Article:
Money Talks: Exploring Women’s Relationship with Money – Featuring: Ann Linton

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At DyMynd we focus on a woman’s relationship with money to break down the barrier for financial empowerment. Money has culturally been a taboo subject and we have found that women are told not to talk about it in public. This leads women to feel uncomfortable about their finances and uneasy to share their stories and experiences.
This year it is important that we breakdown these barriers so that we can all rise and stand together. DyMynd wants to bust the myth that “money isn’t for women” and help women forge new relationships with their money messages and experiences. 
In honor of Women’s Month, we have asked leading women to answer a few questions about their experiences with money. Today we are featuring Ann Linton, Relationship Manager at ECS Global Inc., to share insights into her relationship with money. We invite you to read her responses and hope you get inspired and empowered to strengthen your own financial relationships.

What were your first experiences with money?

My first experience was being around 6 years old and going to open my first savings/ passport account at the bank. It was so empowering to go and deposit money and see my stamped bankbook of money accumulating. The next memory was getting my first charge card and checkbook, which was a new thing in ” those days”. The charge aspect was amazing in my late teens but I was not good on paying it off and the interest charges hurt!  I am not good with charge cards still and wish I had been better at budgeting.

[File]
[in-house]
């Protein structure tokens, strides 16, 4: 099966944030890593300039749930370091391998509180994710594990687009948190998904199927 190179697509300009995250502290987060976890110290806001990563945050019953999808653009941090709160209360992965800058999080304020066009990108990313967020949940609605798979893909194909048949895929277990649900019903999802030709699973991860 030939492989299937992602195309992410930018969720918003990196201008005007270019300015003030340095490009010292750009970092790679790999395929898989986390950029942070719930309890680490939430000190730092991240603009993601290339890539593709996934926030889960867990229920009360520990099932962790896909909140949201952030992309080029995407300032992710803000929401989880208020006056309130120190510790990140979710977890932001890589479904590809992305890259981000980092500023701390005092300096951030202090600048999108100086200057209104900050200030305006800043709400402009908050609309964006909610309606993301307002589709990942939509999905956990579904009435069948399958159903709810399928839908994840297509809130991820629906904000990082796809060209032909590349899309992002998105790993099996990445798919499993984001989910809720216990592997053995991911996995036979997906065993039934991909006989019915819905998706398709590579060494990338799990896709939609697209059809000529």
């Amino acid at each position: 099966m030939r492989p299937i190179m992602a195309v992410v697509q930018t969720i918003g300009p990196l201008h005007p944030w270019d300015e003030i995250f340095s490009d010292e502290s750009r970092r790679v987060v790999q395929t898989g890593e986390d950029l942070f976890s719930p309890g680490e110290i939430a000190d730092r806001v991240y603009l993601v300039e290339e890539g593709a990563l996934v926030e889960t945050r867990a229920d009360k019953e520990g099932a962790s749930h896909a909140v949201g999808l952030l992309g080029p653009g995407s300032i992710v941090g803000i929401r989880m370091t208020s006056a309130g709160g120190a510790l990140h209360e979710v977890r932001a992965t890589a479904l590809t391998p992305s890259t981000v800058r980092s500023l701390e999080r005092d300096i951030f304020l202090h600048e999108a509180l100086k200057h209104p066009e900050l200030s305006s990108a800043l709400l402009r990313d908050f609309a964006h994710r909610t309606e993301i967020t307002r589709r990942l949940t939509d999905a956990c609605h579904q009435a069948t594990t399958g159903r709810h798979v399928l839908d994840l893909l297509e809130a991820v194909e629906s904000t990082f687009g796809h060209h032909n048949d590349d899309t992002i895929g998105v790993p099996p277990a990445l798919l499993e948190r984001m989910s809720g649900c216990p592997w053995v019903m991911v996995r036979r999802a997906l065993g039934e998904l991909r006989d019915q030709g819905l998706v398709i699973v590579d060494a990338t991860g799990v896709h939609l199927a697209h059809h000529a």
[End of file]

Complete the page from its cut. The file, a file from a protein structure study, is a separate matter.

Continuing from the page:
What were the key messages around money that your family instilled in you?

My family taught me to save, be responsible, pay my bills and keep a good checkbook and ledger of what I paid, and be aware how much money was left.   When I was young, we had a weekly family meeting and talked over expenses and budgets for some time. Also my dad went thru two job layoffs and we were cost conscious by using coupons and saving where we could.

What is your current relationship with money like?

Now I am in a better place, I sold my condo and made money, am paying less for rent and saving more. I paid off some bills and am working on getting the credit cards to zero. I still have credit card debt and am not at a place to pay it off each month.  However, I have done balance transfers to get low interest rates and fees. I also do not use those two cards, and am paying twice the minimum down to get it to zero. I want to be debt free and put more in my IRA in the next 3-5 years or sooner.